Hear we go again. Yet another artist is being attacked by who the hip-hop community calls the “hip-hop hater,” Bill O’Reilly.
His latest overzealous attack aimed at R&B artist Beyoncé was in various media outlets last week. He accused the R&B artist of being “raunchy,” stating, “She puts out a new album with a video that glorifies having sex in the back of a limousine. Teenage girls look up to Beyoncé, particularly girls of color. . . . Why on earth would this woman do that?”
O’Reilly continues to expose his overzealous, passionate bigotry for high-profile African-American artists. I don’t recall him being as critical with Madonna or Miley Cyrus, who have both clearly crossed the fine line from sexy to nasty. David Letterman described him best as, “An angry out-of-touch jealous old guy.”
Why does his message not have the same credence as Al Sharpton’s movement to hold hip-hop artists accountable for the misuse of the N-word? The root of a person’s actions comes from the heart. It is safe to say that what motivates O’Reilly’s criticism of hip-hop and R&B artists is quite different from that of PBS political talk show host Tavis Smiley, who has proven to have a vested interest in the well-being of the community as a longtime youth advocate. I have also been very critical of hip-hop and R&B artists in this column. So why am I challenging O’Reilly for doing the same thing?
The most prevalent evidence that reveals O’Reilly’s motives is how selective and strategic his onslaught of corporate pressure is on a certain artist. He seems to consistently target African-American artists who have recently landed lucrative endorsement deals. He also aggressively pursued Ludacris, who had been working with Pepsi and Snoop Dogg to arrange a brief appearance on a children’s television program. Is he really concerned about the effects of the unhealthy messages that these artists have on this generation of youth or is he simply bothered by the amount of wealth these young artists are building through endorsement deals and commercial success?
It is not far-fetched speculation to believe that there could be a measure of jealousy that may be the driving force behind O’Reilly’s aggressive public attacks on the character of these artists. It could also be that the older generation of conservatives such as O’Reilly will never understand or respect this generation of youth or hip-hop culture. Or is he just another self-serving media personality who looks for any controversial issue to advance his TV program through sensationalism?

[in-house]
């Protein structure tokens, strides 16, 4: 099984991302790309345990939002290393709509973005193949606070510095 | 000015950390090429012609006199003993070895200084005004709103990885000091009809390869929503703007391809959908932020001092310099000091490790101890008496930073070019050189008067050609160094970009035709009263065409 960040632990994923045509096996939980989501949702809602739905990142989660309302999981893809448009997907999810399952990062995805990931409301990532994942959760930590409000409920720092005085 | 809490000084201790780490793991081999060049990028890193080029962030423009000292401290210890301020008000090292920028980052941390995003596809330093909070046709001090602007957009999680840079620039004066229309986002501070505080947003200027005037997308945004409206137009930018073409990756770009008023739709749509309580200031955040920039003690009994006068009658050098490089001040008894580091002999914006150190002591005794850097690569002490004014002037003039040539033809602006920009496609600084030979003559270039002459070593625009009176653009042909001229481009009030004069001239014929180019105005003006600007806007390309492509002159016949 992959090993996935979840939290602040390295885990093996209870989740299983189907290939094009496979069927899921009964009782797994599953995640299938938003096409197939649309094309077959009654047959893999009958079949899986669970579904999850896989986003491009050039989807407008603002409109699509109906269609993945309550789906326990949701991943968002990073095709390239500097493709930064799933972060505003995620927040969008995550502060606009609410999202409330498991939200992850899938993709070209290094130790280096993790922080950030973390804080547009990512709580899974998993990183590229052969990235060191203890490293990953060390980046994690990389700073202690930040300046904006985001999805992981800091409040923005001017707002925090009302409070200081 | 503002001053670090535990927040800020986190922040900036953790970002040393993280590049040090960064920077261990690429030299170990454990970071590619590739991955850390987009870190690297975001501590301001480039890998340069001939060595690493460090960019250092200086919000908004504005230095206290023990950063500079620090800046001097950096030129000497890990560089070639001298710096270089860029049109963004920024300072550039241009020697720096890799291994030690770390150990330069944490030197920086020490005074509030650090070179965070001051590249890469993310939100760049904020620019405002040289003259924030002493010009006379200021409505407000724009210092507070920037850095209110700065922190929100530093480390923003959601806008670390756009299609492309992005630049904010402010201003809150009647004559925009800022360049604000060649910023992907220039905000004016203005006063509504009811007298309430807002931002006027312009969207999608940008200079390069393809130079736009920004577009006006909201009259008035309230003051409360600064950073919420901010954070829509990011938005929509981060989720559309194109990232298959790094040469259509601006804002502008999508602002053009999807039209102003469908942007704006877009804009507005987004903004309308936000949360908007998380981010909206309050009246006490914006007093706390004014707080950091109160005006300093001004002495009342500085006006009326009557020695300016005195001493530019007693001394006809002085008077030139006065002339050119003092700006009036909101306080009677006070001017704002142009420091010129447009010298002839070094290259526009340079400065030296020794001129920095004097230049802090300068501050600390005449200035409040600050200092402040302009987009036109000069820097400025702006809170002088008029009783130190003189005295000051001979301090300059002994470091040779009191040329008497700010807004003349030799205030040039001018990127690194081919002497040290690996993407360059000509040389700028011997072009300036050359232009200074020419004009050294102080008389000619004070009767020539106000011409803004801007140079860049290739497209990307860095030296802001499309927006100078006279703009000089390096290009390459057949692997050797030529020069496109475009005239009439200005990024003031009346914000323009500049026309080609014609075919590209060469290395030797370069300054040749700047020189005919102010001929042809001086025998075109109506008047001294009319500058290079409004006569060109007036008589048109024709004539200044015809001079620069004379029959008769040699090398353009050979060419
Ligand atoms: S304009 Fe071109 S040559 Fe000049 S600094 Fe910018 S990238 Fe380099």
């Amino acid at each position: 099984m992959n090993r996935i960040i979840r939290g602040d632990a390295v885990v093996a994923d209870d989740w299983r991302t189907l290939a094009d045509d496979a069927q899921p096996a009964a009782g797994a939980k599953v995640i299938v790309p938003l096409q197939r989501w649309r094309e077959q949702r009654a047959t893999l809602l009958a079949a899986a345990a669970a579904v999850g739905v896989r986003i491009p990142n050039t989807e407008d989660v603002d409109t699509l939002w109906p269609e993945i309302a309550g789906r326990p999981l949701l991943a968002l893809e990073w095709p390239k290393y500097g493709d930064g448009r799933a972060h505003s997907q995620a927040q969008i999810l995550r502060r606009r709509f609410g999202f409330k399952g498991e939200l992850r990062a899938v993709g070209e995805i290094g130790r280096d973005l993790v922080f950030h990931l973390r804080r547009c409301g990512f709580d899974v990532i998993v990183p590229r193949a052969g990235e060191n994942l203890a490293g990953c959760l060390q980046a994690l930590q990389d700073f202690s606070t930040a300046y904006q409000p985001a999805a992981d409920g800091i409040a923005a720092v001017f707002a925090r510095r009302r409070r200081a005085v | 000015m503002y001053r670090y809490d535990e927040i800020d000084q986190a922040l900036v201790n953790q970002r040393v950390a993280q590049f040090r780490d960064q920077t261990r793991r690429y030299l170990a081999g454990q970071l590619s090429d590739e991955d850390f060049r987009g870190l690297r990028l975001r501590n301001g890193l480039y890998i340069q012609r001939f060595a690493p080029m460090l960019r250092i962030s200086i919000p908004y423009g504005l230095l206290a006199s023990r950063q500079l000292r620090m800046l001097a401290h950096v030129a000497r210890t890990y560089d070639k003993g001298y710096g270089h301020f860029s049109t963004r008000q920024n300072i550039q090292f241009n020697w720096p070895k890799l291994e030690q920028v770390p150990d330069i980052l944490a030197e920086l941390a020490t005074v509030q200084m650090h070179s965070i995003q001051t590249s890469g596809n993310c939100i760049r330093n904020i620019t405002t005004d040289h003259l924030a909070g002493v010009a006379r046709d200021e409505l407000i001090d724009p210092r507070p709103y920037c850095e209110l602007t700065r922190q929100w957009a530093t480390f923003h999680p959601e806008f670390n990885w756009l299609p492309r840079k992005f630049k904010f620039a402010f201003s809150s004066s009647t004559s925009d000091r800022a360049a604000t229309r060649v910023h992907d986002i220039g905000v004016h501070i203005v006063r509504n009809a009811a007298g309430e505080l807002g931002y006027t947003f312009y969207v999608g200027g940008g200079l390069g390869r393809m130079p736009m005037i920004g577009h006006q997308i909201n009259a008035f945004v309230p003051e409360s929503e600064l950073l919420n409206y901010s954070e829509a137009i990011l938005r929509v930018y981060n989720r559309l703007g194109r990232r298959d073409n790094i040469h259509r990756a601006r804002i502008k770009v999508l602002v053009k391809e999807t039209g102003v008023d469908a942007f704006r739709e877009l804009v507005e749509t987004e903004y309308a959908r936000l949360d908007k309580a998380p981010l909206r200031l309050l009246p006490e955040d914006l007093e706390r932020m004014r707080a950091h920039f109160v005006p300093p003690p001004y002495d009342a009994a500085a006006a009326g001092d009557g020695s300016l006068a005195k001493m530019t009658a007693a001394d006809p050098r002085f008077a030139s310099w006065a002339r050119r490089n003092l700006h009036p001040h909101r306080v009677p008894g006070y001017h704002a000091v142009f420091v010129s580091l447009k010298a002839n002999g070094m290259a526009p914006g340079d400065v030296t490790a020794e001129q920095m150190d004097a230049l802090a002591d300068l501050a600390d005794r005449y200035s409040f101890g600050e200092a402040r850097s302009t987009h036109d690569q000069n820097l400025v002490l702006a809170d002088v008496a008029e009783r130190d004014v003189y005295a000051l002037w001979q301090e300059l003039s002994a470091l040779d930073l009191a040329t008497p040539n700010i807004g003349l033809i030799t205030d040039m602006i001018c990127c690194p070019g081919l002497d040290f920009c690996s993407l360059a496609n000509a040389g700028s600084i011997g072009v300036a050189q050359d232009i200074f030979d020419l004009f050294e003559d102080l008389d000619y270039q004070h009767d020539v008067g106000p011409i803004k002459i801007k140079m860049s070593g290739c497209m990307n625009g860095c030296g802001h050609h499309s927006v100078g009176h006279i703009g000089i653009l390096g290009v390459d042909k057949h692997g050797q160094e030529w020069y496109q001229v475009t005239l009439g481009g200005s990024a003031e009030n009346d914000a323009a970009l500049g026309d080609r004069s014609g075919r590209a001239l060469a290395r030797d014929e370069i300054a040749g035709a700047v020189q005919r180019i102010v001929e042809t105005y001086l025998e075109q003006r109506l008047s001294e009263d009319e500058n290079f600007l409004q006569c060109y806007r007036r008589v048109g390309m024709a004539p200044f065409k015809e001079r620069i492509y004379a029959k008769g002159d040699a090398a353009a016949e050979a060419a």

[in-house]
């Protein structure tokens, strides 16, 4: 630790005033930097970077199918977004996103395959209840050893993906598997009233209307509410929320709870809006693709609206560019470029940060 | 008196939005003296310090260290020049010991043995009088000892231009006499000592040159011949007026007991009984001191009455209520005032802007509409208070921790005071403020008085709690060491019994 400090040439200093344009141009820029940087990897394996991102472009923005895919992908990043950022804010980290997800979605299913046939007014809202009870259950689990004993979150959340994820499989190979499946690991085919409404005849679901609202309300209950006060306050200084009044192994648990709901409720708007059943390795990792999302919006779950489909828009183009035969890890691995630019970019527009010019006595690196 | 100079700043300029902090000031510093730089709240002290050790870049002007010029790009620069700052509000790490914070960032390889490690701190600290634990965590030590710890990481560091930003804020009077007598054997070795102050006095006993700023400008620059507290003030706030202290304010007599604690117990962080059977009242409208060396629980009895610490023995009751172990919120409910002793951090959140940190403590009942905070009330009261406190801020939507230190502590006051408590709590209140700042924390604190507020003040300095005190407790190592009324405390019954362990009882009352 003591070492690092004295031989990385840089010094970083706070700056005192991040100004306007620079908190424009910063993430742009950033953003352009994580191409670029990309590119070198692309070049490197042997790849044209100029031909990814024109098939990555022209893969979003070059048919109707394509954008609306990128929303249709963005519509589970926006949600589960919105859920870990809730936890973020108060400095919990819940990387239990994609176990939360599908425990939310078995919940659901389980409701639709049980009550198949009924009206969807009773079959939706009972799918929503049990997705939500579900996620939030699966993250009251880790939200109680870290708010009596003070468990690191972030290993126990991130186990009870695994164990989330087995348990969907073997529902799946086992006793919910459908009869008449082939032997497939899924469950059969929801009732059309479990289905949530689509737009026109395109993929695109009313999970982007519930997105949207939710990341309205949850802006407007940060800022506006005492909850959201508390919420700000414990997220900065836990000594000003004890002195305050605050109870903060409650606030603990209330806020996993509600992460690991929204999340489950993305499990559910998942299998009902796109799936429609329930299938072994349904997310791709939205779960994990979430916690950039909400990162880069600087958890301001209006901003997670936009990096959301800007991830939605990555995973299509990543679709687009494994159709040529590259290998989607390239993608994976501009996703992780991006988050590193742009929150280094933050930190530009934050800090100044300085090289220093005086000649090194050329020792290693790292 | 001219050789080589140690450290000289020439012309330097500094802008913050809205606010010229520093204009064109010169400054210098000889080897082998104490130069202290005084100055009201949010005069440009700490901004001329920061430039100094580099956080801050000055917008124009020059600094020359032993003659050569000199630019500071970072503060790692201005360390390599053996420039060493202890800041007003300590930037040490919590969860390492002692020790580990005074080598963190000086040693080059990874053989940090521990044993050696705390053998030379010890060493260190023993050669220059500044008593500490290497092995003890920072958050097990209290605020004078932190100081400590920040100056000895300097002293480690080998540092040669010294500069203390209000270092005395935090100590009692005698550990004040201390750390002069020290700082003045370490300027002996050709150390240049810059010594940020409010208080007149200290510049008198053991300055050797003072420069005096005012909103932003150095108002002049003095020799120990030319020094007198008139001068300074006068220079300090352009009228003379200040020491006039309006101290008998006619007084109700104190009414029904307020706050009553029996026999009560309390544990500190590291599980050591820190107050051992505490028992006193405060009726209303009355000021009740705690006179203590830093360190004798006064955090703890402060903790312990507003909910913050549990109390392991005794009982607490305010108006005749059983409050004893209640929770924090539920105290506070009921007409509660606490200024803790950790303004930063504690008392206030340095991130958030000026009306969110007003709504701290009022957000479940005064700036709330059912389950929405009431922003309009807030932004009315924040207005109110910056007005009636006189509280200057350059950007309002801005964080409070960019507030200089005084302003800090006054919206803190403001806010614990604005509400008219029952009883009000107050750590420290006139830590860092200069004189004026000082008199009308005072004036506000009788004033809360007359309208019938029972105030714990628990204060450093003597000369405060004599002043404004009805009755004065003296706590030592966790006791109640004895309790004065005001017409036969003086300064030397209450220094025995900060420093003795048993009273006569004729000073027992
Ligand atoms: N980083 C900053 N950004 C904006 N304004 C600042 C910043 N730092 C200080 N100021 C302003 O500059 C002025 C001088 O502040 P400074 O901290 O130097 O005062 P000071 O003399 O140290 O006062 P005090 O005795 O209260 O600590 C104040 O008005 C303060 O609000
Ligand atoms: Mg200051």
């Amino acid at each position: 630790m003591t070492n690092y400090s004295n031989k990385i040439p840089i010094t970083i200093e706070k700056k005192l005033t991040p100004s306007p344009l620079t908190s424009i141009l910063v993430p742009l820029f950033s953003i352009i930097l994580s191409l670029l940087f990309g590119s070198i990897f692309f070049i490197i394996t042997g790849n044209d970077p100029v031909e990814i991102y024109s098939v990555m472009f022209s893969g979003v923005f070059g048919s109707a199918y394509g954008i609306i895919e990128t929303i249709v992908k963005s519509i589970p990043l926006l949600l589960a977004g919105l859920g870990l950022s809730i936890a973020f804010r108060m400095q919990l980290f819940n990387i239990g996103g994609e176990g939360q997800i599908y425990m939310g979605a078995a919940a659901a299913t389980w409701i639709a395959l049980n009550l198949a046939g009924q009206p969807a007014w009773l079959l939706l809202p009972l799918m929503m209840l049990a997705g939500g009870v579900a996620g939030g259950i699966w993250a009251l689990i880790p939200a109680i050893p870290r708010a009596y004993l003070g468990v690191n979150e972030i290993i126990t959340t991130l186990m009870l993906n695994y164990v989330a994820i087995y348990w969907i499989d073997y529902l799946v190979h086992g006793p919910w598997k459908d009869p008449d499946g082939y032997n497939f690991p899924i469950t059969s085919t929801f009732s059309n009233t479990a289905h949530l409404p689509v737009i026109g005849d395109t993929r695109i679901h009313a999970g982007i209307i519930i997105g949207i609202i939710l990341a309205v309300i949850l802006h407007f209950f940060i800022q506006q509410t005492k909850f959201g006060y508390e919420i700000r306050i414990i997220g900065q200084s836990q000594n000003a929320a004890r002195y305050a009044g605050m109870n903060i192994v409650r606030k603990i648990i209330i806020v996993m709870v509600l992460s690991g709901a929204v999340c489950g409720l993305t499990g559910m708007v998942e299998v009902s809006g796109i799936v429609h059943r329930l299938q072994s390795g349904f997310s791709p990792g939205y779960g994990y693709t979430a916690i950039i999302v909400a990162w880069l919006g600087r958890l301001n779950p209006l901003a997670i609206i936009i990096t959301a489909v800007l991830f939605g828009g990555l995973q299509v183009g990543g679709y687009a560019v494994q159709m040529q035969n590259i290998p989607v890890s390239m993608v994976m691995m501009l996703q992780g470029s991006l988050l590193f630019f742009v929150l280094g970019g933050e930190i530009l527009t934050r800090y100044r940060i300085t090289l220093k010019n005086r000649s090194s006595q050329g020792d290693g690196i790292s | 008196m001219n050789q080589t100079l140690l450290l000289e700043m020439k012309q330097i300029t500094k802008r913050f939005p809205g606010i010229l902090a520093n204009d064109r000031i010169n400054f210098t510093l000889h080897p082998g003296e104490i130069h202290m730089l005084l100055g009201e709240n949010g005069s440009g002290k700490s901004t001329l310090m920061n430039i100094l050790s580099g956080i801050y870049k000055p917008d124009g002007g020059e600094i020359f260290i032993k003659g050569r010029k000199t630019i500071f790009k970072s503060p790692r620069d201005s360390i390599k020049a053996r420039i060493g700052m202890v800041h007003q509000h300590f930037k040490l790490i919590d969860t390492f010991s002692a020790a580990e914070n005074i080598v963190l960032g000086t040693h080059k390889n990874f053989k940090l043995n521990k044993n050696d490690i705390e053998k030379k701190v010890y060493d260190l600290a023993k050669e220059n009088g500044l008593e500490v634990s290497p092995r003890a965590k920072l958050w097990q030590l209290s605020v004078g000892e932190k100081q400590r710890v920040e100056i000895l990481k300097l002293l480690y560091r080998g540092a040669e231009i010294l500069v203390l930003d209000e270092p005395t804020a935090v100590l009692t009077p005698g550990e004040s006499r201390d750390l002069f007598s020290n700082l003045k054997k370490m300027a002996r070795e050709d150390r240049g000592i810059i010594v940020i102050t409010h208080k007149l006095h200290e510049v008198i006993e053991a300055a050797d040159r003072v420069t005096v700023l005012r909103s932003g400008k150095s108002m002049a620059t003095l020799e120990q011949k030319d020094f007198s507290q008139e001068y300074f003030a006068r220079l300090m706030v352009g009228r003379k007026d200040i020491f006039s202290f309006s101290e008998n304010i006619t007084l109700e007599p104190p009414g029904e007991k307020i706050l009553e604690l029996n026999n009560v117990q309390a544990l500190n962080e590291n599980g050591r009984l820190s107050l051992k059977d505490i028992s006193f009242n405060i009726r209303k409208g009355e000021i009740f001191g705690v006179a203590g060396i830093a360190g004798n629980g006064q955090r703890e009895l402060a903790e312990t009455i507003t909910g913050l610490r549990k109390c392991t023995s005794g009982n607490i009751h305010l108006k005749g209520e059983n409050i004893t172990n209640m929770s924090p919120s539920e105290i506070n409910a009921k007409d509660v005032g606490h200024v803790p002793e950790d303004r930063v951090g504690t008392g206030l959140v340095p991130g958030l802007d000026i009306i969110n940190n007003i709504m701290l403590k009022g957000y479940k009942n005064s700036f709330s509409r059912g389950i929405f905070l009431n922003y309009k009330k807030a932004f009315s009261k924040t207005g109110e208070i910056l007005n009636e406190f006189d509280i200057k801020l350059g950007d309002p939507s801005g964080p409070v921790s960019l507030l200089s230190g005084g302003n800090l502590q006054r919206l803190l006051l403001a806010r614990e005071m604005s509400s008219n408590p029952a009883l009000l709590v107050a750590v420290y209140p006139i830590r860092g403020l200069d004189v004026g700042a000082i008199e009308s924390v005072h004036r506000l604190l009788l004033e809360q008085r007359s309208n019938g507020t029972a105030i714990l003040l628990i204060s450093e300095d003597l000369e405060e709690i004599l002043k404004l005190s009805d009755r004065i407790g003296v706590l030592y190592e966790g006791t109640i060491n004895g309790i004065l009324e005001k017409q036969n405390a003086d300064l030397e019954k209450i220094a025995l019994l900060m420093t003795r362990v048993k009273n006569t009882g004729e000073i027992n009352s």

Many highly respected voices of the hip-hop community, including Def Jam co-founder and Phat Farm CEO Russell Simmons as well as hip-hop legend and activist KRS-One, have commented on how high-profile hip-hop and R&B artists have been targeted, exposed and pursued by media or law enforcement agencies to a degree that raises the question of racial motivation.
However, these same individuals have also raised similar concerns about the accountability of high-profile artists. If the end result is we have motivated mainstream artists to send more positive messages through their talents, then the means that we’ve taken to get there does not matter whether it’s due to the activism of Al Sharpton, the encouraging words of “Do You!” from Russell Simmons or the fear of corporate retaliation inspired by O’Reilly.
If bad publicity leads to awareness and action, so be it.
Maybe O’Reilly’s criticism of Beyoncé is not cut from the same fabric as that of concerned parents, but we can utilize his effort to continue the discussion on the power of influence through music and the entertainment industry.
He may be a racist knucklehead, but if the threat of loss of corporate sponsorship leads to mainstream artists thinking twice about the messages they send that glamorize criminal or high-risk lifestyles, then maybe we should appreciate the efforts of O’Reilly in spite of his questionable motives.
Deon Price is an author and youth life skills coach who lives in Fairfield. He can be reached at [email protected] Follow him on Twitter at www.twitter.com/youthgeneration.